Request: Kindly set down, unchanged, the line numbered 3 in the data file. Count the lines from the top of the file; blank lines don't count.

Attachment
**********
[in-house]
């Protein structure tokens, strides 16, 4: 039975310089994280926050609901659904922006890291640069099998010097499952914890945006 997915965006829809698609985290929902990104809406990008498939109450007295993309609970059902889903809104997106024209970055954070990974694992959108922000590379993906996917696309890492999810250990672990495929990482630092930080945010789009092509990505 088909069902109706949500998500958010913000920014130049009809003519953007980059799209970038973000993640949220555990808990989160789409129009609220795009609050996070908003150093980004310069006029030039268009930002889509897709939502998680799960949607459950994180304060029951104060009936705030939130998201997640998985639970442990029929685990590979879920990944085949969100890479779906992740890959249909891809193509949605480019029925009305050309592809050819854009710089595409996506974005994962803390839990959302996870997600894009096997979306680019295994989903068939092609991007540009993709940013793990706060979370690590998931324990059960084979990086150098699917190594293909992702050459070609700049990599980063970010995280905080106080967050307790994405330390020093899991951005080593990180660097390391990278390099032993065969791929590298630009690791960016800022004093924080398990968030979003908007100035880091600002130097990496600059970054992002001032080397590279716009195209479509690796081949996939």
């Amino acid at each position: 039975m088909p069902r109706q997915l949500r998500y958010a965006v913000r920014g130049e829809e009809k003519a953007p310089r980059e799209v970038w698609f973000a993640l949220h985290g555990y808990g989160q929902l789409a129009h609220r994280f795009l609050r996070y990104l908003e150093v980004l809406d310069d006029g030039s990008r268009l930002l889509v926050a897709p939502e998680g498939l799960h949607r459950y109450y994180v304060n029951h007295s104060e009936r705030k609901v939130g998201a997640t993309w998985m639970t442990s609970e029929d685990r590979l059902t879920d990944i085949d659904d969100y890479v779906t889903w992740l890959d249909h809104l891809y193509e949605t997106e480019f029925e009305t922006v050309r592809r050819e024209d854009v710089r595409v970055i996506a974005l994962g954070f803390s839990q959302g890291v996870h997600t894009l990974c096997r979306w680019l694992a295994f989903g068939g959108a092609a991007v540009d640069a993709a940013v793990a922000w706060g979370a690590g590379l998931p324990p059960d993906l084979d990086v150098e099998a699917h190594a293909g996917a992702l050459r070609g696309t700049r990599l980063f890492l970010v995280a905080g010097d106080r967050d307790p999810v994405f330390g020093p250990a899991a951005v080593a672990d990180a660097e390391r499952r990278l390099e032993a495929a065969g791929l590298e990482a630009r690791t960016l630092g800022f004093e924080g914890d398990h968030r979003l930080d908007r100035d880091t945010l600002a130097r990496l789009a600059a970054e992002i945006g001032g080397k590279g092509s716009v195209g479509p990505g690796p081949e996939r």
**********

């Amino acid at each position: 039975m088909p069902r109706q997915l949500r998500y958010a965006v913000r920014g130049e829809e009809k003519a953007p310089r980059e799209v970038w698609f973000a993640l949220h985290g555990y808990g989160q929902l789409a129009h609220r994280f795009l609050r996070y990104l908003e150093v980004l809406d310069d006029g030039s990008r268009l930002l889509v926050a897709p939502e998680g498939l799960h949607r459950y109450y994180v304060n029951h007295s104060e009936r705030k609901v939130g998201a997640t993309w998985m639970t442990s609970e029929d685990r590979l059902t879920d990944i085949d659904d969100y890479v779906t889903w992740l890959d249909h809104l891809y193509e949605t997106e480019f029925e009305t922006v050309r592809r050819e024209d854009v710089r595409v970055i996506a974005l994962g954070f803390s839990q959302g890291v996870h997600t894009l990974c096997r979306w680019l694992a295994f989903g068939g959108a092609a991007v540009d640069a993709a940013v793990a922000w706060g979370a690590g590379l998931p324990p059960d993906l084979d990086v150098e099998a699917h190594a293909g996917a992702l050459r070609g696309t700049r990599l980063f890492l970010v995280a905080g010097d106080r967050d307790p999810v994405f330390g020093p250990a899991a951005v080593a672990d990180a660097e390391r499952r990278l390099e032993a495929a065969g791929l590298e990482a630009r690791t960016l630092g800022f004093e924080g914890d398990h968030r979003l930080d908007r100035d880091t945010l600002a130097r990496l789009a600059a970054e992002i945006g001032g080397k590279g092509s716009v195209g479509p990505g690796p081949e996939r």